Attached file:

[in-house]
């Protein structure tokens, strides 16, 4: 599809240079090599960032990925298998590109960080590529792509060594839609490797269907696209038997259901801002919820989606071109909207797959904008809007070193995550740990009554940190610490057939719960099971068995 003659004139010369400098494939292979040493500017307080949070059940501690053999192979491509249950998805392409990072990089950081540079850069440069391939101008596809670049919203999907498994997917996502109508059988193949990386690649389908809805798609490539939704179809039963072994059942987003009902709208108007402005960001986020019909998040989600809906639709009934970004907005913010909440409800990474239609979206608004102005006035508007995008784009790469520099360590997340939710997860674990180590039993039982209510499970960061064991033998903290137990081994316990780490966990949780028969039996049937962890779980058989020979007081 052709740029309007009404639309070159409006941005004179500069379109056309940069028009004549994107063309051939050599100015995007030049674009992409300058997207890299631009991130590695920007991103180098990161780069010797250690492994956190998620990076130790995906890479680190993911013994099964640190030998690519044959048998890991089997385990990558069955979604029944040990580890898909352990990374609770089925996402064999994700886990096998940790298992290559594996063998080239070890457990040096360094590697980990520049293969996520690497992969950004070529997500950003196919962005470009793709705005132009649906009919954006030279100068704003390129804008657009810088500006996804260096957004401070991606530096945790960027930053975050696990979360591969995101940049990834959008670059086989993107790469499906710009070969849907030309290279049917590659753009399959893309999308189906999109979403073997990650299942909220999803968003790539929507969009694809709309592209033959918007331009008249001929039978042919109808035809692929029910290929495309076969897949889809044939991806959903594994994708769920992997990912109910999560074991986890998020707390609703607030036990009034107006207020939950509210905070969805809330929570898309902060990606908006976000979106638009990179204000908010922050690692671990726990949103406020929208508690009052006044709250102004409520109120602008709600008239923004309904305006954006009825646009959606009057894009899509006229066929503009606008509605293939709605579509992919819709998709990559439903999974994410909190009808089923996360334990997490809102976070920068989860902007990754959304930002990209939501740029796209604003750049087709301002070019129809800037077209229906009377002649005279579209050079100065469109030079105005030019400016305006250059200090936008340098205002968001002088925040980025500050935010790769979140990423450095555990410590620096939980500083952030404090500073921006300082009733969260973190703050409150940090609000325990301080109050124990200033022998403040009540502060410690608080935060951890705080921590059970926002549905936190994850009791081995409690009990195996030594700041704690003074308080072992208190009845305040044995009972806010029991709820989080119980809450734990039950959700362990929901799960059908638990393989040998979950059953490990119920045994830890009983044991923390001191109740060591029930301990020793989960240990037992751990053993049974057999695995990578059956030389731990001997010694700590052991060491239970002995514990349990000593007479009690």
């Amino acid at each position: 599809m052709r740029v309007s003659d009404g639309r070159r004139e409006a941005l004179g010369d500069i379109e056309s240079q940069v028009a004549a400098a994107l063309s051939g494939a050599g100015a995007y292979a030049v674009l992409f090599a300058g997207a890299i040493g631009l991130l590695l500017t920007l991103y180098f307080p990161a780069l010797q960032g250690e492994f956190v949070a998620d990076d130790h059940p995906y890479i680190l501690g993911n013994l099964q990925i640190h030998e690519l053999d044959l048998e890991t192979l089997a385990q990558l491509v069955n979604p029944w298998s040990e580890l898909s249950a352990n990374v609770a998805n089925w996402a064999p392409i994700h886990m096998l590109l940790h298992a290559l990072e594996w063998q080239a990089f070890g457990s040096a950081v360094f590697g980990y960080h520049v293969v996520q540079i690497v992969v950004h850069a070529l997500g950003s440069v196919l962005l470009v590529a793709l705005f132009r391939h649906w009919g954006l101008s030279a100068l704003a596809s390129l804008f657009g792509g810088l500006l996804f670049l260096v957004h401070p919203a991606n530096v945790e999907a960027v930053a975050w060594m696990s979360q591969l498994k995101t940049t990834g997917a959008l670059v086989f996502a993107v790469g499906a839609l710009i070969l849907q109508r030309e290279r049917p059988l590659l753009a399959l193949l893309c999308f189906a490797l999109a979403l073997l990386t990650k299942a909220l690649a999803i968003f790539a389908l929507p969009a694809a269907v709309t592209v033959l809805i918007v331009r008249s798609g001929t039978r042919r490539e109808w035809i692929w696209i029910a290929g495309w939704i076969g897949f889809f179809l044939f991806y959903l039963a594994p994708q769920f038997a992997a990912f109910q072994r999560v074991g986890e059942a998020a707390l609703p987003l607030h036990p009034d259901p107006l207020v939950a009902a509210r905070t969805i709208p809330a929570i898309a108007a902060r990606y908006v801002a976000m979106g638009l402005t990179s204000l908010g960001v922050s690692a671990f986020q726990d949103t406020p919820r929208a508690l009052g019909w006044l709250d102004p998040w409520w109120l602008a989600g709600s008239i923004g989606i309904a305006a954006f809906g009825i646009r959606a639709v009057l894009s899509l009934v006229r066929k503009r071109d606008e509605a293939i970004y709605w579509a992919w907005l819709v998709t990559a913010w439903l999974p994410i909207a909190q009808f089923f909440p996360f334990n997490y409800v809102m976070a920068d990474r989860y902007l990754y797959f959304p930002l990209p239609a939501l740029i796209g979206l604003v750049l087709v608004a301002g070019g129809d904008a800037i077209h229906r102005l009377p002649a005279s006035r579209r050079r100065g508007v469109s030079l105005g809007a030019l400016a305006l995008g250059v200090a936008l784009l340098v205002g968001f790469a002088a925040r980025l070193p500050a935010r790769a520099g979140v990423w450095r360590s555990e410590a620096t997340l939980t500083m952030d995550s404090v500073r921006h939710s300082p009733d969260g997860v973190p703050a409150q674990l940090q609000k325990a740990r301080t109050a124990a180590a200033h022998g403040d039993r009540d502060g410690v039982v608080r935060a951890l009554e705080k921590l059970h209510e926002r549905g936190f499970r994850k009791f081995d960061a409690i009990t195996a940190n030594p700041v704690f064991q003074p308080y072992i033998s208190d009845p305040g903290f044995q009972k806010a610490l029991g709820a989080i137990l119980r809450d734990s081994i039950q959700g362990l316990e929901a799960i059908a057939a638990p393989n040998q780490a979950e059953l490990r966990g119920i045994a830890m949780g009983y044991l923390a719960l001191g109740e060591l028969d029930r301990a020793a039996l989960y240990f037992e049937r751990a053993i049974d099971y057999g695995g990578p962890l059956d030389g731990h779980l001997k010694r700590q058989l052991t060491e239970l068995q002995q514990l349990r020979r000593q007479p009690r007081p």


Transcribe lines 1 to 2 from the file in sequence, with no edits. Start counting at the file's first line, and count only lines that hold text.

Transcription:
[in-house]
């Protein structure tokens, strides 16, 4: 599809240079090599960032990925298998590109960080590529792509060594839609490797269907696209038997259901801002919820989606071109909207797959904008809007070193995550740990009554940190610490057939719960099971068995 003659004139010369400098494939292979040493500017307080949070059940501690053999192979491509249950998805392409990072990089950081540079850069440069391939101008596809670049919203999907498994997917996502109508059988193949990386690649389908809805798609490539939704179809039963072994059942987003009902709208108007402005960001986020019909998040989600809906639709009934970004907005913010909440409800990474239609979206608004102005006035508007995008784009790469520099360590997340939710997860674990180590039993039982209510499970960061064991033998903290137990081994316990780490966990949780028969039996049937962890779980058989020979007081 052709740029309007009404639309070159409006941005004179500069379109056309940069028009004549994107063309051939050599100015995007030049674009992409300058997207890299631009991130590695920007991103180098990161780069010797250690492994956190998620990076130790995906890479680190993911013994099964640190030998690519044959048998890991089997385990990558069955979604029944040990580890898909352990990374609770089925996402064999994700886990096998940790298992290559594996063998080239070890457990040096360094590697980990520049293969996520690497992969950004070529997500950003196919962005470009793709705005132009649906009919954006030279100068704003390129804008657009810088500006996804260096957004401070991606530096945790960027930053975050696990979360591969995101940049990834959008670059086989993107790469499906710009070969849907030309290279049917590659753009399959893309999308189906999109979403073997990650299942909220999803968003790539929507969009694809709309592209033959918007331009008249001929039978042919109808035809692929029910290929495309076969897949889809044939991806959903594994994708769920992997990912109910999560074991986890998020707390609703607030036990009034107006207020939950509210905070969805809330929570898309902060990606908006976000979106638009990179204000908010922050690692671990726990949103406020929208508690009052006044709250102004409520109120602008709600008239923004309904305006954006009825646009959606009057894009899509006229066929503009606008509605293939709605579509992919819709998709990559439903999974994410909190009808089923996360334990997490809102976070920068989860902007990754959304930002990209939501740029796209604003750049087709301002070019129809800037077209229906009377002649005279579209050079100065469109030079105005030019400016305006250059200090936008340098205002968001002088925040980025500050935010790769979140990423450095555990410590620096939980500083952030404090500073921006300082009733969260973190703050409150940090609000325990301080109050124990200033022998403040009540502060410690608080935060951890705080921590059970926002549905936190994850009791081995409690009990195996030594700041704690003074308080072992208190009845305040044995009972806010029991709820989080119980809450734990039950959700362990929901799960059908638990393989040998979950059953490990119920045994830890009983044991923390001191109740060591029930301990020793989960240990037992751990053993049974057999695995990578059956030389731990001997010694700590052991060491239970002995514990349990000593007479009690």